COVID-19 Third Wave: A Concern for Pediatric Dentists?
[Year:2021] [Month:July-September] [Volume:4] [Number:2] [Pages:2] [Pages No:71 - 72]
Keywords: COVID-19, Pandemic, Pediatric, Third wave, Vaccination
DOI: 10.5005/jp-journals-10077-3086 | Open Access | How to cite |
Sequelae of Tethered Oral Tissues in Infants: A Challenging Expertise Conundrum
[Year:2021] [Month:July-September] [Volume:4] [Number:2] [Pages:6] [Pages No:73 - 78]
Keywords: Infants, Lip tie, Tethered oral tissues, Tongue tie
DOI: 10.5005/jp-journals-10077-3069 | Open Access | How to cite |
Timely prediction of diversified effects of tethered oral tissues in infancy is utmost important for the proper development of the stomatognathic system. Objective: To assess current opinion/knowledge of infant oral care specialists about the repercussions of tethered oral tissues in infants influencing function, growth, and development. Study design: A cross-sectional survey was done among 192 dentists of which 46.35% were oral surgeons and 53.65% were pediatric dentists. The responses obtained were subjected to the statistical analysis using the Chi-square test. Results: Most commonly reported conjectures include speech defects (77.6%), breastfeeding dysfunction (71.8%), midline spacing between teeth (71.4%), atypical swallowing (67.7%), followed by sleep issues (31.8%) and dentoskeletal alterations (43.2%). Least possibly reported conjectures are postural alterations (10.4%), caries susceptibility (13.5%), unexpected and unexplained asphyxia (15.6%), and tearing of gingival tissues (19.3%). Conclusion: Both specialty dentists, i.e., pediatric dentists and oral surgeons, believe that tethered oral tissues cause breastfeeding dysfunction, speech impediments, midline diastema, and permanence of atypical swallowing but limited awareness exists about their consequences such as sleep and breathing disorders, caries initiation, gingival recession, malocclusions, and postural alterations.
A Study of Variables Affecting Child Fear on Successive Dental Office Visits
[Year:2021] [Month:July-September] [Volume:4] [Number:2] [Pages:7] [Pages No:79 - 85]
Keywords: Child–maternal anxiety relationship, Children's fear survey schedule-dental subscale, Dental fear, Modified dental anxiety scale, Parental anxiety
DOI: 10.5005/jp-journals-10077-3045 | Open Access | How to cite |
Aim: To study influence of age, gender of the children, and their accompanying person's characteristics in managing fear of children on successive visits to the dental office. Materials and methods: An observational study was conducted in 50 children (5–8 years) and the accompanying persons. Children were divided into two groups according to their age: Group I: 5–6 years old and group II: 7–8 years, who required multiple visits for restorative treatment. The modified dental anxiety scale (MDAS) and children's fear survey schedule-dental subscale (CFSS-DS) questionnaires were used to evaluate accompanying person anxiety and child fear, respectively. Other factors like accompanying person, their education, age and sex of the child, and their relation to child fear level were also evaluated. Results: The child fear level was observed to significantly decrease on successive three visits (p value < 0.001) using the post hoc comparison test. Parental (accompanying person) anxiety (p value = 0.044) and parent education level (p value = 0.048) were observed to be two factors affecting child anxiety significantly. Also, educational level and area of residence were observed to affect parental anxiety significantly (p value = 0.001). Conclusion: Dental fear among children was observed to significantly decrease on successive visits. Age and sex of the child were observed to have no effect on child fear. Parent anxiety and their education level were observed to directly affecting child's behavior in the dental office.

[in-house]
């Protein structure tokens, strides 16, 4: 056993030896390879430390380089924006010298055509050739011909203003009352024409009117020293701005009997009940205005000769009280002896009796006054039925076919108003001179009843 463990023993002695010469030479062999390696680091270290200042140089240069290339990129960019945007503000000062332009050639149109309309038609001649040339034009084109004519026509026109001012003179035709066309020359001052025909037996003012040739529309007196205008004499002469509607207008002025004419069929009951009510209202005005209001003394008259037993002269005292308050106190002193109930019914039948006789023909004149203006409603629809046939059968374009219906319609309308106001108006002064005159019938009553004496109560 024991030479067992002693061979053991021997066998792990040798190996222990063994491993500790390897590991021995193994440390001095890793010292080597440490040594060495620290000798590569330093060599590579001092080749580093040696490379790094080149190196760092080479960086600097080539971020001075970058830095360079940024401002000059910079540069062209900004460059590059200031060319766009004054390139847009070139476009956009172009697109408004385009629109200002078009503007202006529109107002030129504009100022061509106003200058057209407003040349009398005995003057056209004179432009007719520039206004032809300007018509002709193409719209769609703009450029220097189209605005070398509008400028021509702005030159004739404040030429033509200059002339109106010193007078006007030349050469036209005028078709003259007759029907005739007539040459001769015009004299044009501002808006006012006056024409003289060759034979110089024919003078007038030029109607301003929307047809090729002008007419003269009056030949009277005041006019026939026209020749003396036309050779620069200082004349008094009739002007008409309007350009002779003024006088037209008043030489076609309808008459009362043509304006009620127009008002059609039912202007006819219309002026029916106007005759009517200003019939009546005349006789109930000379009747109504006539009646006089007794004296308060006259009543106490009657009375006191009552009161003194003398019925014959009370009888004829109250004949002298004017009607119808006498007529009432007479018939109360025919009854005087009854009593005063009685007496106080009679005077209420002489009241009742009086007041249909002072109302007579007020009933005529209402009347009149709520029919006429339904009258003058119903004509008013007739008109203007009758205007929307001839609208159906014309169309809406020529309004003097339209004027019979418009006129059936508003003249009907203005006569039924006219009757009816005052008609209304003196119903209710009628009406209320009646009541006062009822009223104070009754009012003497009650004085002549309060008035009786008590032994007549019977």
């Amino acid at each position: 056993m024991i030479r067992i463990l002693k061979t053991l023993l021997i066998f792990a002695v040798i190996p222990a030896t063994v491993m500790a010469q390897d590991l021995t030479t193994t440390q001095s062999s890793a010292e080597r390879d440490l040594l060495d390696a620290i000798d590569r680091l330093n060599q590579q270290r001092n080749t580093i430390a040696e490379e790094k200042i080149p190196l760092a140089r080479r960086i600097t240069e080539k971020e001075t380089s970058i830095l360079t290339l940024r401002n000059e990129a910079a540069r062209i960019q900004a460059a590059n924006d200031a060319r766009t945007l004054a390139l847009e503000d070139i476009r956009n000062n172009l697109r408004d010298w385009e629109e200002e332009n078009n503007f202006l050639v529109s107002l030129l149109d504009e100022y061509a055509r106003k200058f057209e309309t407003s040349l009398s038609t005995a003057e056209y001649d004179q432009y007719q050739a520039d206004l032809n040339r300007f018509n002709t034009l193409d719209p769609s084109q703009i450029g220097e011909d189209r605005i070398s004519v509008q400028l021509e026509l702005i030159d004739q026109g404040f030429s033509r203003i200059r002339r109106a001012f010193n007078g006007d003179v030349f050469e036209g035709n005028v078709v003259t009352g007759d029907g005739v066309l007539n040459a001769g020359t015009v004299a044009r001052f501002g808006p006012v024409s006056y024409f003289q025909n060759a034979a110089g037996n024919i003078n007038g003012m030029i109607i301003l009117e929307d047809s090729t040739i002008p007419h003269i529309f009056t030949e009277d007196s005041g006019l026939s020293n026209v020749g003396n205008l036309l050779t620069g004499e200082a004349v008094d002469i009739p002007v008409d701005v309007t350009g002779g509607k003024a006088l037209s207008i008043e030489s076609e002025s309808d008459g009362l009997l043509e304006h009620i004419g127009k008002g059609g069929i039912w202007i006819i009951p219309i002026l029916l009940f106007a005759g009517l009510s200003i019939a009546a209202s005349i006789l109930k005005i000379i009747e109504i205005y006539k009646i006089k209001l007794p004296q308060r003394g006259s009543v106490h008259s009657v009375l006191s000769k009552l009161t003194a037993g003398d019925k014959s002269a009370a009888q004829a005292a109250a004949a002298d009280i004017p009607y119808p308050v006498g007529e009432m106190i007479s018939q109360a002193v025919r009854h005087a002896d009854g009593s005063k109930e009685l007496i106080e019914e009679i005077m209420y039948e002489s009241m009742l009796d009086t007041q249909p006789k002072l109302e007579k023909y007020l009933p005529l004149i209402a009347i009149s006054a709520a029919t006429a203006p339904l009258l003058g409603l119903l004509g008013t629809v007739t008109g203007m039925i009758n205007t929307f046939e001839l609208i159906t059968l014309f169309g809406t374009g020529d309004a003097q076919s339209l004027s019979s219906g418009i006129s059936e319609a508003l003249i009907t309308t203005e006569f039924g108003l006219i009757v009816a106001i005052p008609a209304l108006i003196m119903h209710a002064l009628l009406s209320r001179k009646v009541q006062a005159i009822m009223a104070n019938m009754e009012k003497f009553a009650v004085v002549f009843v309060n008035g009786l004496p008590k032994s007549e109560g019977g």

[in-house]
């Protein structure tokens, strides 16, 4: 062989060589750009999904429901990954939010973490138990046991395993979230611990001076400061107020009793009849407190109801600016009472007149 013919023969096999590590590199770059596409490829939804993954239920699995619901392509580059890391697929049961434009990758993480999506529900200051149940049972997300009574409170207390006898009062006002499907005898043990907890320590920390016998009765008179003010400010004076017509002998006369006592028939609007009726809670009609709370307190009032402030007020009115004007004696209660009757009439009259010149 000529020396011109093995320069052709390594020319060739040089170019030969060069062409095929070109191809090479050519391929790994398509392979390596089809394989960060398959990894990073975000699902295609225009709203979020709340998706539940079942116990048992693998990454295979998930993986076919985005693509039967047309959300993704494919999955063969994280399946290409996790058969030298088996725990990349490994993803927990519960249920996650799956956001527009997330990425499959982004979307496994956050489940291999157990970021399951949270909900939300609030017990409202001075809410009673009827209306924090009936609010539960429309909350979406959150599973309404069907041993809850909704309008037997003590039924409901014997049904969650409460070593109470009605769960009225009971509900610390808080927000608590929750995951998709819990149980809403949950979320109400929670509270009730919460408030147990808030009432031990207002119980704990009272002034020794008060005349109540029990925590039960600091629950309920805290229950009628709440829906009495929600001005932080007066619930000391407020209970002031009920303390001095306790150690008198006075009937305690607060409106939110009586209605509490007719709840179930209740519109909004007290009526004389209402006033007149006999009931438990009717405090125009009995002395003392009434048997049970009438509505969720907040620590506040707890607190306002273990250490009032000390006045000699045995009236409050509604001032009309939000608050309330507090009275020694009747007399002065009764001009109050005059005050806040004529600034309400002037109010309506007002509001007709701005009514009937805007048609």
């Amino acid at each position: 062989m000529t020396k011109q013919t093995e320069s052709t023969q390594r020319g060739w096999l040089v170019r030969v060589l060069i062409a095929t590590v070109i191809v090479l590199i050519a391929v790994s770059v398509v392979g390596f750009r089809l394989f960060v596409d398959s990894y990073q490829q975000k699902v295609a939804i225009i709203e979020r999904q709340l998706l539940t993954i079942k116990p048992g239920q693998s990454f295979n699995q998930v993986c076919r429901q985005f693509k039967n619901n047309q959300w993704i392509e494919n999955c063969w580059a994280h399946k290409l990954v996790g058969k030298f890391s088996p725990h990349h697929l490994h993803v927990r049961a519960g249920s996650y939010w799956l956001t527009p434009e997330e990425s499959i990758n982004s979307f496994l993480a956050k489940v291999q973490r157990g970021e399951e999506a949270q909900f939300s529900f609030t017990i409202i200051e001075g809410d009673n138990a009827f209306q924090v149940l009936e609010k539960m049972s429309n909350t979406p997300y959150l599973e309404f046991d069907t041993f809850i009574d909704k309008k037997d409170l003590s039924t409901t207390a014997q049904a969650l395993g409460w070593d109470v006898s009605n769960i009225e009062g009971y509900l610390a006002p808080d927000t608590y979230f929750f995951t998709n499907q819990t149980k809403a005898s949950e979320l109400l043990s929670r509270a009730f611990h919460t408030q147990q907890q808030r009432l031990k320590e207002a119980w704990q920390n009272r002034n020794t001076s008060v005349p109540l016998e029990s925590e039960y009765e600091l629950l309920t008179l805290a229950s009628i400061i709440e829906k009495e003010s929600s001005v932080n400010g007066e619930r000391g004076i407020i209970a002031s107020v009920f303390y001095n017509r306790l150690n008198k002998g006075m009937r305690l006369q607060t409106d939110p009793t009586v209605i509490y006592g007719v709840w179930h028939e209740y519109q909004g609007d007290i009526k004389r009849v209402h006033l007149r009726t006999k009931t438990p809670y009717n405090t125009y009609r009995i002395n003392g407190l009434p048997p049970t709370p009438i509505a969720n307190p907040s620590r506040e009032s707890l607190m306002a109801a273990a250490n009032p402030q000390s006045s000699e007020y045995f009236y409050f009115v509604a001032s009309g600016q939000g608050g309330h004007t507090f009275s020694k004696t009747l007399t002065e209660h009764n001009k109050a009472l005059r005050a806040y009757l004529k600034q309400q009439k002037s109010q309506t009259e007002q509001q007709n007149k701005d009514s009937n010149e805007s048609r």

Effect of Endodontic Irrigating Agents on Microhardness of Radicular Dentin in Primary Teeth: An In Vitro Study
[Year:2021] [Month:July-September] [Volume:4] [Number:2] [Pages:4] [Pages No:86 - 89]
Keywords: Citric acid, Ethylene diamine tetraacetic acid, Irrigation, Microhardness, Sodium Hypochlorite, Vickers test
DOI: 10.5005/jp-journals-10077-3084 | Open Access | How to cite |
Introduction: Biochemical debridement with an irrigating solution is indispensable to remove microorganisms, debris flushing, and smear layer from a passage of the root canal, thus involving the use of many irrigants. Along with the desirable effects, these agents may have some detrimental effects on dental hard tissues. Aim and objective: To evaluate the effect of different irrigating solutions on the microhardness of radicular dentin of primary teeth. Materials and methods: Thirty buccolingual sections of roots of primary teeth (decoronated using a diamond disk mounted in acrylic) were indiscriminately distributed among three groups of 10 specimens, respectively, in accordance with the irrigants used, i.e., group I [1% sodium hypochlorite with 10% ethylene diamine tetraacetic acid (EDTA)], group II [6% citric acid (CA)], and group III (normal saline). Dentin microhardness was measured before and after irrigation at apical, middle, cervical levels of the roots with a Vickers indenter machine. Data so collected were analyzed using SPSS software version 24. Results: There was a statistically significant difference in the microhardness values of radicular dentin before and after irrigation with the different agents. More reduction was seen with the CA (24.62 ± 6.43) group when compared with 1% sodium hypochlorite with 10% EDTA group (33.09 ± 6.93) (p = 0.001). Conclusion: Citric acid, although an acid belonging to the organic category, acts as a chelating agent like that of EDTA, thus bringing about a significant reduction in microhardness of radicular dentin in primary teeth.